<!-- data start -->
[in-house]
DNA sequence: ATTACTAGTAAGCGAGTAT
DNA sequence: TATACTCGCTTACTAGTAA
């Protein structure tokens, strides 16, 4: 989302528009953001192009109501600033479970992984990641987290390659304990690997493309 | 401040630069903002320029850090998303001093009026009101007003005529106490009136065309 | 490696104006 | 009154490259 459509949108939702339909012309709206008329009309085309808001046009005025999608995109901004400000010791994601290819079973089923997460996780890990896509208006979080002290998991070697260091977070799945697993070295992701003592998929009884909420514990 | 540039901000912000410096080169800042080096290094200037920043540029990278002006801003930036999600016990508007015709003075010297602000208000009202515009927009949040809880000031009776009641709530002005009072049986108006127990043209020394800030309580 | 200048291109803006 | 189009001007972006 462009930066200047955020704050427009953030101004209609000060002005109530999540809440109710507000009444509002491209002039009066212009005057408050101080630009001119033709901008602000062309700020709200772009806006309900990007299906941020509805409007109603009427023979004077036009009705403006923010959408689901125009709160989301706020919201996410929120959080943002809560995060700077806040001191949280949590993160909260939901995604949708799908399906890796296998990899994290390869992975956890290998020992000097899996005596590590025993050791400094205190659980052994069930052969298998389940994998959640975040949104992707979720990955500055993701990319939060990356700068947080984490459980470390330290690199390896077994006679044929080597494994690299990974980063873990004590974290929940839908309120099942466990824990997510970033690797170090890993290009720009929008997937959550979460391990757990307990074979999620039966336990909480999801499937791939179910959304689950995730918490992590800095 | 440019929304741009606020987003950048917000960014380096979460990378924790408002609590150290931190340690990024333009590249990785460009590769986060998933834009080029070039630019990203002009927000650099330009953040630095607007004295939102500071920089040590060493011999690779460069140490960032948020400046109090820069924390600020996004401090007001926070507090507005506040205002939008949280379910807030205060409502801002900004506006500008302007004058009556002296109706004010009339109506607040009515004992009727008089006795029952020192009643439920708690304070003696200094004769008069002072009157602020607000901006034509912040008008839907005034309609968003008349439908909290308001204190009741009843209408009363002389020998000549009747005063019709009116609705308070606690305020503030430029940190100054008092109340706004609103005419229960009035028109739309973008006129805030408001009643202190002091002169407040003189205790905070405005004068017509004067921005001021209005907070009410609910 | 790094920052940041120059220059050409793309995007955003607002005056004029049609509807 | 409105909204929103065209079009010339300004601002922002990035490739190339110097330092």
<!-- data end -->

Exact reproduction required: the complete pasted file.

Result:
[in-house]
DNA sequence: ATTACTAGTAAGCGAGTAT
DNA sequence: TATACTCGCTTACTAGTAA
């Protein structure tokens, strides 16, 4: 989302528009953001192009109501600033479970992984990641987290390659304990690997493309 | 401040630069903002320029850090998303001093009026009101007003005529106490009136065309 | 490696104006 | 009154490259 459509949108939702339909012309709206008329009309085309808001046009005025999608995109901004400000010791994601290819079973089923997460996780890990896509208006979080002290998991070697260091977070799945697993070295992701003592998929009884909420514990 | 540039901000912000410096080169800042080096290094200037920043540029990278002006801003930036999600016990508007015709003075010297602000208000009202515009927009949040809880000031009776009641709530002005009072049986108006127990043209020394800030309580 | 200048291109803006 | 189009001007972006 462009930066200047955020704050427009953030101004209609000060002005109530999540809440109710507000009444509002491209002039009066212009005057408050101080630009001119033709901008602000062309700020709200772009806006309900990007299906941020509805409007109603009427023979004077036009009705403006923010959408689901125009709160989301706020919201996410929120959080943002809560995060700077806040001191949280949590993160909260939901995604949708799908399906890796296998990899994290390869992975956890290998020992000097899996005596590590025993050791400094205190659980052994069930052969298998389940994998959640975040949104992707979720990955500055993701990319939060990356700068947080984490459980470390330290690199390896077994006679044929080597494994690299990974980063873990004590974290929940839908309120099942466990824990997510970033690797170090890993290009720009929008997937959550979460391990757990307990074979999620039966336990909480999801499937791939179910959304689950995730918490992590800095 | 440019929304741009606020987003950048917000960014380096979460990378924790408002609590150290931190340690990024333009590249990785460009590769986060998933834009080029070039630019990203002009927000650099330009953040630095607007004295939102500071920089040590060493011999690779460069140490960032948020400046109090820069924390600020996004401090007001926070507090507005506040205002939008949280379910807030205060409502801002900004506006500008302007004058009556002296109706004010009339109506607040009515004992009727008089006795029952020192009643439920708690304070003696200094004769008069002072009157602020607000901006034509912040008008839907005034309609968003008349439908909290308001204190009741009843209408009363002389020998000549009747005063019709009116609705308070606690305020503030430029940190100054008092109340706004609103005419229960009035028109739309973008006129805030408001009643202190002091002169407040003189205790905070405005004068017509004067921005001021209005907070009410609910 | 790094920052940041120059220059050409793309995007955003607002005056004029049609509807 | 409105909204929103065209079009010339300004601002922002990035490739190339110097330092």